On 10 February 2010 at the Royal Society, six UK companies – Arup, Foster + Partners, Scottish and Southern Energy, Solarcentury, Stagecoach Group and Virgin – joined together to launch the second report of the UK Industry Task-Force on Peak Oil and Energy Security (ITPOES).
The report, titled “The Oil Crunch – a wake-up call for the UK economy”, finds that oil shortages, insecurity of supply and price volatility will destabilize economic, political and social activity within five years. The Task-Force warns that the UK must not be caught out by the oil crunch in the same way it was with the credit crunch and states that policies to address Peak Oil must be a priority for the new government formed after the 2010 election.
The report tackles the issue head on: “For the UK, ‘peak oil’ is no longer a matter of theoretical debate.”
“As we reach maximum oil extraction rates, the era of cheap oil is behind us. We must plan for a world in which oil prices are likely to be both higher and more volatile and where oil price shocks have the potential to destabilise economic, political and social activity.
Virtually every sector of our economy is still dependent on oil. This is why it is vital that whichever party forms the next government, they have a coherent set of policies to help the UK adapt. This is especially important for the UK, and other developed economies, which have been so reliant on low-cost oil for decades.
There are two challenges for government and policy-makers. Firstly, to recognise the situation we face, and secondly to take action to mitigate the worst implications of the crunch.
Unless we do so, we face a situation during the term of the next government where fuel price unrest could lead to shortages in consumer products and the UK’s energy security will be significantly compromised. This has the potential to hit UK business and commerce as well as the most disadvantaged in society with yet another crisis.”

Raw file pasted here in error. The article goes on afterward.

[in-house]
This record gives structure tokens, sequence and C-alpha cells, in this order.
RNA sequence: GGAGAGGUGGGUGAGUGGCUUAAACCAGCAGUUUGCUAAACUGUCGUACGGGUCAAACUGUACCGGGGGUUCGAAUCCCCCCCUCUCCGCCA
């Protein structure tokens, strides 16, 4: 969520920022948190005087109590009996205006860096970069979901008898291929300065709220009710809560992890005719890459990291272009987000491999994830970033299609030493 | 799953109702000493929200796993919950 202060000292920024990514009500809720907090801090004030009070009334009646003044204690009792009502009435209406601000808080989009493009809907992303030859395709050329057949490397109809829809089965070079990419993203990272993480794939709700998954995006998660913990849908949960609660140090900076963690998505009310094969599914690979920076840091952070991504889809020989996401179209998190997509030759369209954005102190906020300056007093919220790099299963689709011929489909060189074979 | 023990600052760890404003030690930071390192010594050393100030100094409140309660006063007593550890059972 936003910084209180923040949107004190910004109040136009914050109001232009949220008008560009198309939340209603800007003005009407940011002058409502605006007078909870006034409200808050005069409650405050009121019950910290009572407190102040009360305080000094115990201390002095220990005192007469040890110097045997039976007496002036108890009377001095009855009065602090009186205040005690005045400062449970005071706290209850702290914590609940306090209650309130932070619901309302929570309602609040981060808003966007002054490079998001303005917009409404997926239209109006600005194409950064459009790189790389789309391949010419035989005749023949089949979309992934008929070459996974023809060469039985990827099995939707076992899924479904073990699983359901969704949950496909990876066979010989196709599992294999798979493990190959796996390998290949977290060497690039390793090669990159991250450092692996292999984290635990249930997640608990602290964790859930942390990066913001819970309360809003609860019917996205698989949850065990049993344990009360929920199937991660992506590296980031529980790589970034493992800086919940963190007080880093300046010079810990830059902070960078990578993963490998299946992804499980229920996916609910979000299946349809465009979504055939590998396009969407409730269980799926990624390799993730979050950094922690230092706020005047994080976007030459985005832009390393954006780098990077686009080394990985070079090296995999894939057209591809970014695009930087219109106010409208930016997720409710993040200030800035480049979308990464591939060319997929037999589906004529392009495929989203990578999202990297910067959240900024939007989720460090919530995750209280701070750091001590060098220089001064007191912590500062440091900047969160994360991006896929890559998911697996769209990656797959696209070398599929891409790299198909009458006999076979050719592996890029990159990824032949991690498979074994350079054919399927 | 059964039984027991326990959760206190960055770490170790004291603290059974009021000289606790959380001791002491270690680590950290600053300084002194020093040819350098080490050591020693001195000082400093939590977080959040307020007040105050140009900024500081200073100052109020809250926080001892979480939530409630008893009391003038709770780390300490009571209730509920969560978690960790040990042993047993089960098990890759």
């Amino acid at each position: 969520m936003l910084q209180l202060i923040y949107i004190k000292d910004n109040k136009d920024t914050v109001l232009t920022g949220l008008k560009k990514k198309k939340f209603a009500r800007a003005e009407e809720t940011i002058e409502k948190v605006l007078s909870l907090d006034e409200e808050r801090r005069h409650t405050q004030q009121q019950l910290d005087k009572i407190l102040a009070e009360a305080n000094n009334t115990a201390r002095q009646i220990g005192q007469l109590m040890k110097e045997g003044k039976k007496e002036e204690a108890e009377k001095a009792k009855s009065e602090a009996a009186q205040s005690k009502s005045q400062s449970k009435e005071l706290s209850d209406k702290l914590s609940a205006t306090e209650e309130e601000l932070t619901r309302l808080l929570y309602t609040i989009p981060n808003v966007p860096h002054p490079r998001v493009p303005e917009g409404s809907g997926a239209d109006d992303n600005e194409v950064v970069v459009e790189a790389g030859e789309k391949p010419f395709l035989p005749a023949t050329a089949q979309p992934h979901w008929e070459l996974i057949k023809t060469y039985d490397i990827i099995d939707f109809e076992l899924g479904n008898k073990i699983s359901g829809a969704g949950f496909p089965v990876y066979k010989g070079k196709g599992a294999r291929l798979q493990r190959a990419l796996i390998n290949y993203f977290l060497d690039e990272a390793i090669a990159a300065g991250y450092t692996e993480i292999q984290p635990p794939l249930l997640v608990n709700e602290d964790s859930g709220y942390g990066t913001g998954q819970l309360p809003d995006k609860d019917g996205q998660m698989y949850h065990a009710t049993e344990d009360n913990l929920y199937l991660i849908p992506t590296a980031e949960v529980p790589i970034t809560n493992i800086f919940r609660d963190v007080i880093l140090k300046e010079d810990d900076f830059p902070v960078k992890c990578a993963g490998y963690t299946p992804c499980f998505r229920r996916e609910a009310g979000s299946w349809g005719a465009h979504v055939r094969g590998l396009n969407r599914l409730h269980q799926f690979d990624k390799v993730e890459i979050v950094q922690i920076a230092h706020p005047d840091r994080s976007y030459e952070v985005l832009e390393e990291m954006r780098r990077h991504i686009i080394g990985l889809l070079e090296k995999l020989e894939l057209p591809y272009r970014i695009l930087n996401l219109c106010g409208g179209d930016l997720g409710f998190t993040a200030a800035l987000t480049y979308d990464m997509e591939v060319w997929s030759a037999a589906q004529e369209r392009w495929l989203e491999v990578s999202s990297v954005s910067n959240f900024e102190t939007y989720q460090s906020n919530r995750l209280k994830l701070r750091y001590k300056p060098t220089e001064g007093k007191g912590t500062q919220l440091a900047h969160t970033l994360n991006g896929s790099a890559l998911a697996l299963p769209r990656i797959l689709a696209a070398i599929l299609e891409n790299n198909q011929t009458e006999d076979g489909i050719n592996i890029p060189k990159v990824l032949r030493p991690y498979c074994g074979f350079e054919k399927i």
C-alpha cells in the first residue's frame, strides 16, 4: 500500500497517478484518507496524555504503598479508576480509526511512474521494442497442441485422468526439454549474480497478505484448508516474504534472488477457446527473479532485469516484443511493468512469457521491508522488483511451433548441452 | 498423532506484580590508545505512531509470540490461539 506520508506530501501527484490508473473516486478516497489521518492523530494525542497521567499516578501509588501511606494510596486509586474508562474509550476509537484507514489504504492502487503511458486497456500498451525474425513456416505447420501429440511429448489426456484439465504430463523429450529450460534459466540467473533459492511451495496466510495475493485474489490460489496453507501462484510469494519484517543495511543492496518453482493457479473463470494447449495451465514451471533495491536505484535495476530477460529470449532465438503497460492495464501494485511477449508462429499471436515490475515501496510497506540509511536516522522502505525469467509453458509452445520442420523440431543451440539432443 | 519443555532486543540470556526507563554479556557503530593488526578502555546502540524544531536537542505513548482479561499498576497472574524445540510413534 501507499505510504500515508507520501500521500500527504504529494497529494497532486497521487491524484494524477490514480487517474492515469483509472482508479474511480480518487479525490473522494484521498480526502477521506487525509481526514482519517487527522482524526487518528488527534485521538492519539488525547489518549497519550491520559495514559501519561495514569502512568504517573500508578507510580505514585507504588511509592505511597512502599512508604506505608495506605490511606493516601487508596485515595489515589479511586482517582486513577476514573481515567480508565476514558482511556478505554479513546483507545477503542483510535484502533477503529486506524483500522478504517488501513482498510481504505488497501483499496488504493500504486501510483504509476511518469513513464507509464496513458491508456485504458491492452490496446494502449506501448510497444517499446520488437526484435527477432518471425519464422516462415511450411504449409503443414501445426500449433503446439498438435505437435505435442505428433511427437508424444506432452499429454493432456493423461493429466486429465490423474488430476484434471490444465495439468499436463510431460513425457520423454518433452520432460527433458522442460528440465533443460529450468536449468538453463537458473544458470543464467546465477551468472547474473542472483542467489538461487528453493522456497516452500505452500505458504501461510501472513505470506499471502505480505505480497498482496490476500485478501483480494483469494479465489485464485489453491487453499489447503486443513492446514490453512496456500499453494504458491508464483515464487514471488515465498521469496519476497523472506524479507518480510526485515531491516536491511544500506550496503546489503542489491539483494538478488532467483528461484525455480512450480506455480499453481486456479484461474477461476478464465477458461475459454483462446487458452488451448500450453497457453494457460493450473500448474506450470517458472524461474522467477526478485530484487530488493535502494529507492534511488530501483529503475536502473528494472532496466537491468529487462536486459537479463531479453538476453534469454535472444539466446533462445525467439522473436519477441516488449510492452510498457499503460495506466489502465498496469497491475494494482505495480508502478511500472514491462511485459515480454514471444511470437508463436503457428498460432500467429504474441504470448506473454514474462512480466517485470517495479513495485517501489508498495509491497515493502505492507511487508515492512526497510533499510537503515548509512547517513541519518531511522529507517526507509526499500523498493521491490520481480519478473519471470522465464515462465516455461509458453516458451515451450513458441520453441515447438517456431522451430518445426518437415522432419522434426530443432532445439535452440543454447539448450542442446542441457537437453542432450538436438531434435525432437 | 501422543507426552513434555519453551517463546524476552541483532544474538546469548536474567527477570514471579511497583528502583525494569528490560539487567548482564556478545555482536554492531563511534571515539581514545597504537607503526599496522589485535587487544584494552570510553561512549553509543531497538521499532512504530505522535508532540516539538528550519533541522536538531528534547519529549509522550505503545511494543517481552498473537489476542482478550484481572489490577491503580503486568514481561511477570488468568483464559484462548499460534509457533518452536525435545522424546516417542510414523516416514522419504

The report goes on to thoroughly analyze the situation and clearly states:
“Based on the foregoing arguments, it seems inevitable that global demand will move to a point where it consistently exceeds supply. The effect must be a structural increase in oil prices, coupled with the prospects of oil shortages and a consequent increase in market volatility. The only questions are “how soon, and by how much?”
EFFECTS of Peak Oil – The report concisely lays out the following effects:
“Based on this assessment, we might expect to see the following effects reflected in our economy within the term of the next government:
• Markedly higher prices for all forms of travel (air, sea, rail and road)
• Increased food prices
• Increased general retail prices
• Increased domestic utility bills for heating and power
It is an unfortunate by-product of these factors that the disadvantaged members of society are likely to be hit first, and hardest. Our concern, therefore, centres around a situation on which it seems that future oil prices will be significantly higher, in real terms, than they have ever been in the past, and in which disruptions to oil supply cannot be ruled out.”
While this was written for Britain, it applies equally here too. Bottom line: everything will get more expensive AT PRECISELY THE SAME MOMEMENT that our wages are declining. We will be forced to spend more on the basics simply because all of our basics are so infused with oil. This will leave little room for discretionary spending, which hurts the consumer economy, which leads to continued recession, and the cycle goes on and on. What I see now is a decade long recession, which ultimately becomes the new normal.
Only by decoupling from the consumer economy and the oil based system and becoming relocalized will we be truly recession proof. Either that, or we have declining standards of living for all but the wealthiest among us. Folks, that’s what we are facing.